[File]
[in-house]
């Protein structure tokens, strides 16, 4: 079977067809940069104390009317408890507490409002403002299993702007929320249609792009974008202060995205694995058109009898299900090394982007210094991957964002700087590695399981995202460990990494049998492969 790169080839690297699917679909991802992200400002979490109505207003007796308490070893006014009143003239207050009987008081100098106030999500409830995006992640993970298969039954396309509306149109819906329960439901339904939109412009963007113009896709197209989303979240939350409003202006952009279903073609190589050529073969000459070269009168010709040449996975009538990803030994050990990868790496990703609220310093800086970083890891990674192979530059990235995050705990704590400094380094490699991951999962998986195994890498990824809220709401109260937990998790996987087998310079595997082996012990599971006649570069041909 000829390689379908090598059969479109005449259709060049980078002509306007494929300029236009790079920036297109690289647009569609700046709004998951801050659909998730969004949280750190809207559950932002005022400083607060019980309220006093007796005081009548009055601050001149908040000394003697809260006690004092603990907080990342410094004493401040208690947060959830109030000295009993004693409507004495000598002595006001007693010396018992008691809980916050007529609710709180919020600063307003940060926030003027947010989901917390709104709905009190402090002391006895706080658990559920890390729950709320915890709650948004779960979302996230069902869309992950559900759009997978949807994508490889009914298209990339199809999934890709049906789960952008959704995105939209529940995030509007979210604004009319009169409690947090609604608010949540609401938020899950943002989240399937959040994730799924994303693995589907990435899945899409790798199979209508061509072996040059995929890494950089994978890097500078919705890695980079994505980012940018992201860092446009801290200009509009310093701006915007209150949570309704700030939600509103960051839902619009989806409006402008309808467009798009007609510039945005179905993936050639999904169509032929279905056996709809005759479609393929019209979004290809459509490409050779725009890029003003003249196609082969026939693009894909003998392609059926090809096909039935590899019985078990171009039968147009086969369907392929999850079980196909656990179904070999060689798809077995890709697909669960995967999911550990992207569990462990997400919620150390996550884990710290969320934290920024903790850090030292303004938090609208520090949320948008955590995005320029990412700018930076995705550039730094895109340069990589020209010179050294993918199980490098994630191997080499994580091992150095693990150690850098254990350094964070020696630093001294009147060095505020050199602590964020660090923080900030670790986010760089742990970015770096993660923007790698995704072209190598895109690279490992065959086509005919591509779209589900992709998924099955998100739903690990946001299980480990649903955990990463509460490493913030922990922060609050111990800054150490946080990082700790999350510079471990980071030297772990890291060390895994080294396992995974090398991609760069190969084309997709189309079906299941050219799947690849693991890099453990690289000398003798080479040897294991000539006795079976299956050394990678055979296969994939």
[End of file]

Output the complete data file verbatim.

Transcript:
[in-house]
């Protein structure tokens, strides 16, 4: 079977067809940069104390009317408890507490409002403002299993702007929320249609792009974008202060995205694995058109009898299900090394982007210094991957964002700087590695399981995202460990990494049998492969 790169080839690297699917679909991802992200400002979490109505207003007796308490070893006014009143003239207050009987008081100098106030999500409830995006992640993970298969039954396309509306149109819906329960439901339904939109412009963007113009896709197209989303979240939350409003202006952009279903073609190589050529073969000459070269009168010709040449996975009538990803030994050990990868790496990703609220310093800086970083890891990674192979530059990235995050705990704590400094380094490699991951999962998986195994890498990824809220709401109260937990998790996987087998310079595997082996012990599971006649570069041909 000829390689379908090598059969479109005449259709060049980078002509306007494929300029236009790079920036297109690289647009569609700046709004998951801050659909998730969004949280750190809207559950932002005022400083607060019980309220006093007796005081009548009055601050001149908040000394003697809260006690004092603990907080990342410094004493401040208690947060959830109030000295009993004693409507004495000598002595006001007693010396018992008691809980916050007529609710709180919020600063307003940060926030003027947010989901917390709104709905009190402090002391006895706080658990559920890390729950709320915890709650948004779960979302996230069902869309992950559900759009997978949807994508490889009914298209990339199809999934890709049906789960952008959704995105939209529940995030509007979210604004009319009169409690947090609604608010949540609401938020899950943002989240399937959040994730799924994303693995589907990435899945899409790798199979209508061509072996040059995929890494950089994978890097500078919705890695980079994505980012940018992201860092446009801290200009509009310093701006915007209150949570309704700030939600509103960051839902619009989806409006402008309808467009798009007609510039945005179905993936050639999904169509032929279905056996709809005759479609393929019209979004290809459509490409050779725009890029003003003249196609082969026939693009894909003998392609059926090809096909039935590899019985078990171009039968147009086969369907392929999850079980196909656990179904070999060689798809077995890709697909669960995967999911550990992207569990462990997400919620150390996550884990710290969320934290920024903790850090030292303004938090609208520090949320948008955590995005320029990412700018930076995705550039730094895109340069990589020209010179050294993918199980490098994630191997080499994580091992150095693990150690850098254990350094964070020696630093001294009147060095505020050199602590964020660090923080900030670790986010760089742990970015770096993660923007790698995704072209190598895109690279490992065959086509005919591509779209589900992709998924099955998100739903690990946001299980480990649903955990990463509460490493913030922990922060609050111990800054150490946080990082700790999350510079471990980071030297772990890291060390895994080294396992995974090398991609760069190969084309997709189309079906299941050219799947690849693991890099453990690289000398003798080479040897294991000539006795079976299956050394990678055979296969994939």